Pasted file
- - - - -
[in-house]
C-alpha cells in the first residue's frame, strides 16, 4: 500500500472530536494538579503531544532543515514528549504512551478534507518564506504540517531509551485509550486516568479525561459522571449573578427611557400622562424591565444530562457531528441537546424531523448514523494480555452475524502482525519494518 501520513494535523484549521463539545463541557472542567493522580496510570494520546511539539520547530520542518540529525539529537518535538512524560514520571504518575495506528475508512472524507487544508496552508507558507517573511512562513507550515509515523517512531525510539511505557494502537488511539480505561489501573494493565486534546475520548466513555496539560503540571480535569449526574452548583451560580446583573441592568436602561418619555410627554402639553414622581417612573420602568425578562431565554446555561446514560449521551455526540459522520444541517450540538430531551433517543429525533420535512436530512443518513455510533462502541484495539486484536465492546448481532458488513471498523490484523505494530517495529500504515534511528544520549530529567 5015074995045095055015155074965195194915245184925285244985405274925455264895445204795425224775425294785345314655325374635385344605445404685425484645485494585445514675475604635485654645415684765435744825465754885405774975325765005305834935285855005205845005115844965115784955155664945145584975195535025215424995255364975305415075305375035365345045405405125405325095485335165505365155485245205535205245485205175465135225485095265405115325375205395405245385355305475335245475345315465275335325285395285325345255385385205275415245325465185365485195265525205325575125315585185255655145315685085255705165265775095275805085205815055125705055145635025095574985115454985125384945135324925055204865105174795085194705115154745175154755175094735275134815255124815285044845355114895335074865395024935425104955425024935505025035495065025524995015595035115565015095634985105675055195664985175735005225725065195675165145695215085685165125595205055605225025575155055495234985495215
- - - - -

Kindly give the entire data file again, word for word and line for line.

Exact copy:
[in-house]
C-alpha cells in the first residue's frame, strides 16, 4: 500500500472530536494538579503531544532543515514528549504512551478534507518564506504540517531509551485509550486516568479525561459522571449573578427611557400622562424591565444530562457531528441537546424531523448514523494480555452475524502482525519494518 501520513494535523484549521463539545463541557472542567493522580496510570494520546511539539520547530520542518540529525539529537518535538512524560514520571504518575495506528475508512472524507487544508496552508507558507517573511512562513507550515509515523517512531525510539511505557494502537488511539480505561489501573494493565486534546475520548466513555496539560503540571480535569449526574452548583451560580446583573441592568436602561418619555410627554402639553414622581417612573420602568425578562431565554446555561446514560449521551455526540459522520444541517450540538430531551433517543429525533420535512436530512443518513455510533462502541484495539486484536465492546448481532458488513471498523490484523505494530517495529500504515534511528544520549530529567 5015074995045095055015155074965195194915245184925285244985405274925455264895445204795425224775425294785345314655325374635385344605445404685425484645485494585445514675475604635485654645415684765435744825465754885405774975325765005305834935285855005205845005115844965115784955155664945145584975195535025215424995255364975305415075305375035365345045405405125405325095485335165505365155485245205535205245485205175465135225485095265405115325375205395405245385355305475335245475345315465275335325285395285325345255385385205275415245325465185365485195265525205325575125315585185255655145315685085255705165265775095275805085205815055125705055145635025095574985115454985125384945135324925055204865105174795085194705115154745175154755175094735275134815255124815285044845355114895335074865395024935425104955425024935505025035495065025524995015595035115565015095634985105675055195664985175735005225725065195675165145695215085685165125595205055605225025575155055495234985495215